Fernando Pimenta was the special guest of another Planet Eleven, having been live on Eleven Sports’ Facebook. Throughout the program, the 30-year-old Portuguese canoeist spoke about his career, about the 2016 Olympic games, and about future goals.
Fernando Pimenta is the most awarded Portuguese canoeist ever, counting on his achievements with the titles of World Champion and European Champion, among many others. Over almost an hour, the athlete who is part of the Benfica Olympic Project, spoke, exclusively to Eleven Sports, about his career, about the 2016 Olympic games, and about his prospects for the future.
Regarding the 2016 Olympic Games, the Portuguese canoeist says that: “I only saw the video of the 2016 Olympic Games final once. It is one of the most unfair things ever. I cried for 1 hour and a half. After that I hung up, I didn’t even want to hear about sports because it was the toughest day of my career”.
Regarding the conditions of the lagoon in the event that took place in Rio de Janeiro, Fernando Pimenta confesses that “after the final match in Rio de Janeiro we filed a complaint about the conditions of the lagoon, but the complaint had to have reached 20 minutes after the race and arrived later than that. We didn’t know that rule.”
Regarding the suspension of competitions due to the pandemic, Fernando Pimenta states, “I was a little lost and discouraged by the uncertainty of this stoppage period. But I focused on a new goal that was to arrive at a good time in order to the new competition period in August/September”.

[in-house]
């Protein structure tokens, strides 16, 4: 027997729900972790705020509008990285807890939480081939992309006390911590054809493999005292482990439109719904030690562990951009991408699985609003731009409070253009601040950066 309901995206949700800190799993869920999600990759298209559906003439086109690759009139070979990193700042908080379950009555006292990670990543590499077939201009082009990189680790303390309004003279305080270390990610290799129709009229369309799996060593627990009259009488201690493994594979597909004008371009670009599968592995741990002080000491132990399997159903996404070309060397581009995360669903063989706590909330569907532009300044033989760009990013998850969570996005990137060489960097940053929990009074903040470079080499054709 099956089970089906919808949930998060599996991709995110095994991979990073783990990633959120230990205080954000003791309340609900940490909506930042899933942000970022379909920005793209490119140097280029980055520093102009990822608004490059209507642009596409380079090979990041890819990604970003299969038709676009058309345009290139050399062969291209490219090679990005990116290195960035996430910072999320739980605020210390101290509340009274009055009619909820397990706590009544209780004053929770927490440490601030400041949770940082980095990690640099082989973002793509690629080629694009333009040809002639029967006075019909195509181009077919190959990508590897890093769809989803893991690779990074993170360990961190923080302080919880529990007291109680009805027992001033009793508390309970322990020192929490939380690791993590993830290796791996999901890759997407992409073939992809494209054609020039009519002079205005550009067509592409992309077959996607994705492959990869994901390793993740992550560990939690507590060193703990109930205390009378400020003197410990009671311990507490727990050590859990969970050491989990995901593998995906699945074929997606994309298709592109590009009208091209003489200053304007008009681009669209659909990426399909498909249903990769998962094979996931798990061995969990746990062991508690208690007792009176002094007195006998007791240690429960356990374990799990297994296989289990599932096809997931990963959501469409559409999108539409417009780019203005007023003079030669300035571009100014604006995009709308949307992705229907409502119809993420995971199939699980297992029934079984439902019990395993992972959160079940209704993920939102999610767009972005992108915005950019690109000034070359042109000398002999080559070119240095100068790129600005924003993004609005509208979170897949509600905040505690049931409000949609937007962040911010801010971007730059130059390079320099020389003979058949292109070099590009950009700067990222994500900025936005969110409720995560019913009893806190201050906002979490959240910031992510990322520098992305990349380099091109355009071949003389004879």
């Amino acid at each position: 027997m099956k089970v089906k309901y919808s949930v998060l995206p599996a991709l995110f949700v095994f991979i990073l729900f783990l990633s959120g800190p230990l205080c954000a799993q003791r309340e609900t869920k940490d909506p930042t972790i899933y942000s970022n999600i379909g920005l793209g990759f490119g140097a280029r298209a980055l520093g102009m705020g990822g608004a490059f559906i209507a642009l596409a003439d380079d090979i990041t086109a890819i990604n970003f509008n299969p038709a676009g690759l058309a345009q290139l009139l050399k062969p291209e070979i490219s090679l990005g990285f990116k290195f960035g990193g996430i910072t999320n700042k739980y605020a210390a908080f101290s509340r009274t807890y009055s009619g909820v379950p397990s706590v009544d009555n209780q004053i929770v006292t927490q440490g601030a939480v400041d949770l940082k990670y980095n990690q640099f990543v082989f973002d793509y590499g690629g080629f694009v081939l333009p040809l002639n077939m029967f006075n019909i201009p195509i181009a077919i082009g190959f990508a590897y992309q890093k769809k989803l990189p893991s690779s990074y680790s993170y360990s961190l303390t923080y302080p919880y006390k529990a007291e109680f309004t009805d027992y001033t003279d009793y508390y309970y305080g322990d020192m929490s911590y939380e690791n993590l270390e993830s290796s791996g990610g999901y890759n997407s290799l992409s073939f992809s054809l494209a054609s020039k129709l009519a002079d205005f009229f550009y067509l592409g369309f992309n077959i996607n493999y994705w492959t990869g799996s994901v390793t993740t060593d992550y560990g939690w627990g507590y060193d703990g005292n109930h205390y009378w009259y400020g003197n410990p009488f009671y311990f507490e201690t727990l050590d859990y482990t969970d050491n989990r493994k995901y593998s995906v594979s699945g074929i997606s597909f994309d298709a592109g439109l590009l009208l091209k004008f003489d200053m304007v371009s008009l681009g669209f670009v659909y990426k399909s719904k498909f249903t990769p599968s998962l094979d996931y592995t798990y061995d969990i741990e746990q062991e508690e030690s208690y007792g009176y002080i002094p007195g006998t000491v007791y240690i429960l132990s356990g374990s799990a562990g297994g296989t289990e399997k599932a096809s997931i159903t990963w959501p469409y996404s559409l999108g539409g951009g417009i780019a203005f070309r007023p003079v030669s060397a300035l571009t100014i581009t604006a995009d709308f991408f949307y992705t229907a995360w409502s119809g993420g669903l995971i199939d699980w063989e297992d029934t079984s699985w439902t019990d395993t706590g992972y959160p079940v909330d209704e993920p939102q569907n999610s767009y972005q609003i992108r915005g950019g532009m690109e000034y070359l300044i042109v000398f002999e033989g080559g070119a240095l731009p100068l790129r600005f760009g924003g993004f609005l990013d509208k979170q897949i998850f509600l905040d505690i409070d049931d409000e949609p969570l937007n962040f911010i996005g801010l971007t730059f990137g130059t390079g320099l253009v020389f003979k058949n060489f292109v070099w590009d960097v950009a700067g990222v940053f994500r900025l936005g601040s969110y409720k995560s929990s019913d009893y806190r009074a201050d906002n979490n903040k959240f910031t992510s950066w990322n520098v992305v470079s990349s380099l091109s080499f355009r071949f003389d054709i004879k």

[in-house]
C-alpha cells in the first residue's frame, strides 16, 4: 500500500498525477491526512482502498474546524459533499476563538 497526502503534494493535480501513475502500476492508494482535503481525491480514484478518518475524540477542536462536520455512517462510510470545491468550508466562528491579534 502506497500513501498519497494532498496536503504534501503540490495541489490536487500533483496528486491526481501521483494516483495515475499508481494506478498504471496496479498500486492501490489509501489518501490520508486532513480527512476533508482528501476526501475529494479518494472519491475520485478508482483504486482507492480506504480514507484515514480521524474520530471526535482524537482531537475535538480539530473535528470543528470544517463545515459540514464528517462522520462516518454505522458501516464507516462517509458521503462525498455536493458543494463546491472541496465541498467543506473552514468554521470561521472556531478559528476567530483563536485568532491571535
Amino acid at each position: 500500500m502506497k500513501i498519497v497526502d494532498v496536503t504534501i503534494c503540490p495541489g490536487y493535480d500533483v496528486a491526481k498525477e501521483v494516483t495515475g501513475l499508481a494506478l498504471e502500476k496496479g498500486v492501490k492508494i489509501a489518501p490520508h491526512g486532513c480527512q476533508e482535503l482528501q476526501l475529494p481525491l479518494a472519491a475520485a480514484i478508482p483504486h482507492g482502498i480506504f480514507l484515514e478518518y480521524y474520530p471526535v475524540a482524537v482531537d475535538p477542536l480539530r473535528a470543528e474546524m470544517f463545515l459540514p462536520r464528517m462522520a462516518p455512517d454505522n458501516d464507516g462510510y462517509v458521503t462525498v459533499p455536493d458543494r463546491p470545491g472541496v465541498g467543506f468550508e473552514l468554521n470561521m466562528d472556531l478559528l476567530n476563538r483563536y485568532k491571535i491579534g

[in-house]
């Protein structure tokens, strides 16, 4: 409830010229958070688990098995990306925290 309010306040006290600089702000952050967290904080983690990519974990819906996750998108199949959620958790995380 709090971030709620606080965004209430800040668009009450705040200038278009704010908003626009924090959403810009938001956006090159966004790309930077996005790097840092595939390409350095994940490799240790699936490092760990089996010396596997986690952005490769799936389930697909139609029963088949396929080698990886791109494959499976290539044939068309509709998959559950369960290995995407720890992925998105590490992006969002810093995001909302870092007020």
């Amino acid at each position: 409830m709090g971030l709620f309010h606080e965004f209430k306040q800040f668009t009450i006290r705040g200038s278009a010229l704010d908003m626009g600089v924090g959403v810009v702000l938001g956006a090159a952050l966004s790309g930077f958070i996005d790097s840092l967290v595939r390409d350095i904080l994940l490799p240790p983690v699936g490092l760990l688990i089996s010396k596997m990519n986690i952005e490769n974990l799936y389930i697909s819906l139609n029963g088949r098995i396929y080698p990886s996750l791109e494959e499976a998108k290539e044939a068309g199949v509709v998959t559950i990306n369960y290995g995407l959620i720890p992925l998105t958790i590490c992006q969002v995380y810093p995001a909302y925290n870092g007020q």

As for his goals for 2020, the canoeist says, “I’m going to be a father, that was one of the goals for 2020. The other goal was the Olympic games. I’ve been told that being a father will even improve my focus and my income.”
Fernando also spoke about his experience with slalom: “At 14 years old I tried slalom and it went wrong. I turned due to inexperience, the river was very agitated, I was stranded upside down and could not get out of the kayak. It’s been in my head all my life. My colleagues thought I had gone the other way.”
About signing for Benfica: “It wasn’t until 2018 when I signed for Benfica that I felt like a professional athlete. For example, in this pandemic situation, the club put a multidisciplinary team at our disposal for everything we needed. From doctors, psychologists, physiotherapists, nutritionists… it is a huge support that we don’t even find in the selection. ”
Regarding the future prospects of his career in this sport, Fernando says, “I want to compete another 7 or 8 years. I will no longer reap the rewards of what I am planting, but I want to do it for the youngest, I see them a little lost and some abandoning high competition. If there is no support, we will lose many athletes.”